LONDON, May 24 (Reuters) - Banks have been ditching customers as they face tougher capital requirements and stricter rules to crack down on money laundering, an independent study for Britain's markets watchdog said on Tuesday.
The Financial Conduct Authority (FCA) commissioned the study to look into businesses being denied acccess to banking as lenders "de-risk" in the face of new rules.
"As a result, many banks have undertaken a strategic review of their business and functions, often choosing to focus on their 'core' business," the study from John Howell & Co found.
Some banks are closing accounts for money transmission services, pawnbrokers, fintech companies, and charities operating in geographical areas perceived to present greater money laundering and terrorist financing risks, it added.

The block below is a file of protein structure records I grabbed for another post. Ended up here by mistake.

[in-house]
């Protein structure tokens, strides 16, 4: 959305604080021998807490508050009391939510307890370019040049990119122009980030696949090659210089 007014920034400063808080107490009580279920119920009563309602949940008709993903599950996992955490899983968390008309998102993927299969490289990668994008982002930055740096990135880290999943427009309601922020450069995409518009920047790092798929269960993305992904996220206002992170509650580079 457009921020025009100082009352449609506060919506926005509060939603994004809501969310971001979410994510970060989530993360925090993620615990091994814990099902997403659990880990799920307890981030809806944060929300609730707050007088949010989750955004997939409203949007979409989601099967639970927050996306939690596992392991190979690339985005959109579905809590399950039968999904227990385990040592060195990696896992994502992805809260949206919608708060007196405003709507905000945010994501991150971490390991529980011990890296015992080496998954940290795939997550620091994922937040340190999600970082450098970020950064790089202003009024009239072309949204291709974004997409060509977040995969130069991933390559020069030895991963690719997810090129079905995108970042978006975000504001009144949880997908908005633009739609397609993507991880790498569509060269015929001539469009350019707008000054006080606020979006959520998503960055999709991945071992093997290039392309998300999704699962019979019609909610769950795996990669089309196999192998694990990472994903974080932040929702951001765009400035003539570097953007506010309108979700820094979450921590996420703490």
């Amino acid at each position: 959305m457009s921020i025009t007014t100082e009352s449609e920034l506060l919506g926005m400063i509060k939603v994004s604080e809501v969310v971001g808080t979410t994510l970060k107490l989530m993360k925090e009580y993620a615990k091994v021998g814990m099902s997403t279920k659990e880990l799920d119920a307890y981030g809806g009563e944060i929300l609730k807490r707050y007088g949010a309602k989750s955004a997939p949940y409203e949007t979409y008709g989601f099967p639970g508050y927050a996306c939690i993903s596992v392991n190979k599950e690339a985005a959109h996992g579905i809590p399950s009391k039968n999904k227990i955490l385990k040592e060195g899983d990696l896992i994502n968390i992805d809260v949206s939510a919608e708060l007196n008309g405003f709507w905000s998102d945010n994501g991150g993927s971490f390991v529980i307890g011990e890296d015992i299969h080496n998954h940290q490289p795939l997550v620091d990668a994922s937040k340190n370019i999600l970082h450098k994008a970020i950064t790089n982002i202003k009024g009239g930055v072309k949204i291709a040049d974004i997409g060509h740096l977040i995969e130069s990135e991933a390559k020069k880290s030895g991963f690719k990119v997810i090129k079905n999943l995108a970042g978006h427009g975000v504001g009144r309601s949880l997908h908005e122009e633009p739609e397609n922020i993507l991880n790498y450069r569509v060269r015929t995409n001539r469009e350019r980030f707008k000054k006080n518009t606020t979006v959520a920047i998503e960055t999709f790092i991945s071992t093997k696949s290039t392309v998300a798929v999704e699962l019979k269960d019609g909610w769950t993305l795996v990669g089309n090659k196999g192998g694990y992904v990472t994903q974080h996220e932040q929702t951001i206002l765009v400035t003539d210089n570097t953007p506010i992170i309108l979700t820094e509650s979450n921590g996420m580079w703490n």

De-risking seems to affect small businesses more than large ones, the study found.
The FCA said the study showed that de-risking was due to multiple reasons with no "silver bullet" answer. (Reporting by Huw Jones, editing Caroyn Cohn)